Coronavirus: NSW government considers military-style operation to test crew on cruise ships off Australia's coast

International Transport Workers’ Federation has called on the government to repatriate 15,000 crew members from the cruise ships off Australia’s coast

The NSW government may use a military-style operation to test all cruise ship crew members currently off the coast of Sydney and Wollongong in an attempt to end a maritime standoff involving multiple ships which were ordered to leave Australian waters by police.

“You could imagine, you know, dropping doctors, specialists across eight ships, 9,000 people, you know, it’s a big task in itself,” NSW Police Commissioner Mick Fuller said.

“Anyone who requires urgent medical attention, we bring off and put into our hospital system.”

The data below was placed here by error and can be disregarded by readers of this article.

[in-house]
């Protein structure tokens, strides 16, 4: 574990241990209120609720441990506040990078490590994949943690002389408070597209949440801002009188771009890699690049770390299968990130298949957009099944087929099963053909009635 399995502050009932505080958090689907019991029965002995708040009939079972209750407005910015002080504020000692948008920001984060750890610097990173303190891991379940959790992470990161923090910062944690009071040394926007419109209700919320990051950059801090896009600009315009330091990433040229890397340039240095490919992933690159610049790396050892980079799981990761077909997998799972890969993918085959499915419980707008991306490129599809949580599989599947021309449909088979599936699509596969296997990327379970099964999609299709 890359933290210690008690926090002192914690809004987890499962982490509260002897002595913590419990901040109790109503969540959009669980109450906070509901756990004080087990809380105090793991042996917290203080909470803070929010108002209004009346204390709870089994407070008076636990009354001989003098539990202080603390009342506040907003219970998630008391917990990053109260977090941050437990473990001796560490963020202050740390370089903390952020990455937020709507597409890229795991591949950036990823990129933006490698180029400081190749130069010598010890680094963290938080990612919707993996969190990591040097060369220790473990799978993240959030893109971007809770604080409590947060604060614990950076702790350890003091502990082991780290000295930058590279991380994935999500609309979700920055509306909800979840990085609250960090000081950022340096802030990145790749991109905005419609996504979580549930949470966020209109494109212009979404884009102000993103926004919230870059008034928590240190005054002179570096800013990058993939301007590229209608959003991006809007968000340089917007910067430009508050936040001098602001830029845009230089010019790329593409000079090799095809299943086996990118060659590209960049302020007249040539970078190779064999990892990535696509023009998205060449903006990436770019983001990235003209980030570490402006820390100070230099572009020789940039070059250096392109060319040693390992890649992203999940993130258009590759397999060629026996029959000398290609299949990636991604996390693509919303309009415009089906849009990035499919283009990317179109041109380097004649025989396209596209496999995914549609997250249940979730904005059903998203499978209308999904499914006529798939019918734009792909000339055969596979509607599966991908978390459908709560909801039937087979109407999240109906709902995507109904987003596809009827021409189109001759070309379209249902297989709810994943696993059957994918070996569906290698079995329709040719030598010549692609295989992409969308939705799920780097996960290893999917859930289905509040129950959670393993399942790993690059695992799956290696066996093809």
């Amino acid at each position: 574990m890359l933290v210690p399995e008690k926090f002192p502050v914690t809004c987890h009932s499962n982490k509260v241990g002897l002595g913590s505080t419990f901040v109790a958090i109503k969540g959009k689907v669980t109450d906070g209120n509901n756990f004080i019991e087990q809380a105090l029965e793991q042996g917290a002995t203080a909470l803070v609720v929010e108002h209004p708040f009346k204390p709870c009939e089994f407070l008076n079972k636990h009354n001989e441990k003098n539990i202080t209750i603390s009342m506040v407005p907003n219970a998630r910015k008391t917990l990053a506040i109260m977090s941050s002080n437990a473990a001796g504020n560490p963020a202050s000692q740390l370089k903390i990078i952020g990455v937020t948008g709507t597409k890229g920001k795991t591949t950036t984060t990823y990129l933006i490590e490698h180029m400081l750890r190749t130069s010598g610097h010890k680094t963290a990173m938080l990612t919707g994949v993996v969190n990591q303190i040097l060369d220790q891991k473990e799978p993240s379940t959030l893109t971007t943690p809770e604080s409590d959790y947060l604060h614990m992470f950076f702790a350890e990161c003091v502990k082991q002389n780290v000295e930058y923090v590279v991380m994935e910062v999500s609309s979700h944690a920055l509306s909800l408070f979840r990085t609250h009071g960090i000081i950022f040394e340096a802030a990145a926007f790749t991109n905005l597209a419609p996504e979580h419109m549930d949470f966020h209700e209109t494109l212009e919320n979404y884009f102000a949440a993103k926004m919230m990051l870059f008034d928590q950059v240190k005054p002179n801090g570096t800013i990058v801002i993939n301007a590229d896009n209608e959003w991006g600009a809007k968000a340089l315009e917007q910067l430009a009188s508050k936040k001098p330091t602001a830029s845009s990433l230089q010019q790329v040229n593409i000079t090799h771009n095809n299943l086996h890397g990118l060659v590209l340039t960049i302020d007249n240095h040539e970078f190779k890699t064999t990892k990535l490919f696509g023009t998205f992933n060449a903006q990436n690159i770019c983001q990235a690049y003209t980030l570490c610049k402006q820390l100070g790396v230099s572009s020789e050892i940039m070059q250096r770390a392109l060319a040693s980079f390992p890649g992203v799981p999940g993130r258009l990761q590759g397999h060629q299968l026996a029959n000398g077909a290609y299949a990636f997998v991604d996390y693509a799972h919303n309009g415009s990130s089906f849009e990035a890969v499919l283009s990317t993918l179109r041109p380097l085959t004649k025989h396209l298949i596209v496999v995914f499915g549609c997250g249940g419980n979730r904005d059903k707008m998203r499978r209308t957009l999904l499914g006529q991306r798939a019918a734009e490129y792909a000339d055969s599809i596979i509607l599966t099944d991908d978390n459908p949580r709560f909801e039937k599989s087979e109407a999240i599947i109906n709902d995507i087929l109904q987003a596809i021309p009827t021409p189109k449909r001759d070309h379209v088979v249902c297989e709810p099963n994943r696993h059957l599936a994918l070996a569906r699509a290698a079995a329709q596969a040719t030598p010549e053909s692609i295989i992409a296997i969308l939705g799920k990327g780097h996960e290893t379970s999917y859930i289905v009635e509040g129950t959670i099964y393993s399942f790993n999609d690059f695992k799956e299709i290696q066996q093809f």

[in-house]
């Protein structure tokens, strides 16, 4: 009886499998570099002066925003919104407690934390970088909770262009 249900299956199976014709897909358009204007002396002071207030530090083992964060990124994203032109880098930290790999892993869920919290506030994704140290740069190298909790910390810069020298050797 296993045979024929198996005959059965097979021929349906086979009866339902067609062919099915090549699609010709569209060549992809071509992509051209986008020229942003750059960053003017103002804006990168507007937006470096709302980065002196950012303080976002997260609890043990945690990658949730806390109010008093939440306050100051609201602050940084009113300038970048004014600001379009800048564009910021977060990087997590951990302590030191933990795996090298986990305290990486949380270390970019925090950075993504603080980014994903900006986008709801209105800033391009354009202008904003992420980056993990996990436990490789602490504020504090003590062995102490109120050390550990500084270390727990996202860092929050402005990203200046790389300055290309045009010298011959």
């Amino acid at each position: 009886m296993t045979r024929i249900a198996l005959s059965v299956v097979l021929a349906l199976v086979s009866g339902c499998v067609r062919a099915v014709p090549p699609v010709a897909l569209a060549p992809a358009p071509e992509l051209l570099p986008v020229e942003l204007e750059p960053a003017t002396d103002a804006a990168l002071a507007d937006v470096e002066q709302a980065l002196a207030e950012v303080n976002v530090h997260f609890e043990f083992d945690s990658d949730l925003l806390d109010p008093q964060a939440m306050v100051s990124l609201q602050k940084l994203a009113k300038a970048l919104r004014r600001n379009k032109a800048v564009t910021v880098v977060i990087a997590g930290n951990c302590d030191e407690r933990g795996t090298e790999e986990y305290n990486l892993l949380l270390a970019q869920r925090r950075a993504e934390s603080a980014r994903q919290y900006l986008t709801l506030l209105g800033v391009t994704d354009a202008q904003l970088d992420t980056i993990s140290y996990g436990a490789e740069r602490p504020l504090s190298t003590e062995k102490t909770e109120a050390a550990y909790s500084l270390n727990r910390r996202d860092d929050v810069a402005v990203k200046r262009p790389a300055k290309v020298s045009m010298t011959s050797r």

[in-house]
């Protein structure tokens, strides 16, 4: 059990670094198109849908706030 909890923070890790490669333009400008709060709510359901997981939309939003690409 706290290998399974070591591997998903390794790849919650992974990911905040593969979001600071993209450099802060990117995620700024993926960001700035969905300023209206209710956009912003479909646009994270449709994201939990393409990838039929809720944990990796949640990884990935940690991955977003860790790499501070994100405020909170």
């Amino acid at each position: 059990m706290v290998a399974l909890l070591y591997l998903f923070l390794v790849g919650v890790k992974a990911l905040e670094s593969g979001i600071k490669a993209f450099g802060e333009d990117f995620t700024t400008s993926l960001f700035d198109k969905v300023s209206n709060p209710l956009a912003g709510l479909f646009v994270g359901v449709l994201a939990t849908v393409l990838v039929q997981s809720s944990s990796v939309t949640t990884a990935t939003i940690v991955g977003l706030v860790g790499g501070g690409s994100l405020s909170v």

Fuller said he feared the NSW health system did not have the capacity to bring all 9,000 crew onto land, especially as many of the cruise ships have seen Covid-19 outbreaks.

“My fear is, by bringing 9,000 people off the cruise ships into isolation, not knowing if they have the virus or they may develop symptoms, that would absolutely overload our hospital system and everything that we have done to this point would be for nothing.”

Little is known about the state of health of the crew members on more than a dozen large cruise ships just off Australia’s coast. Most have a crew of more than 1,000 who often live in close quarters below decks.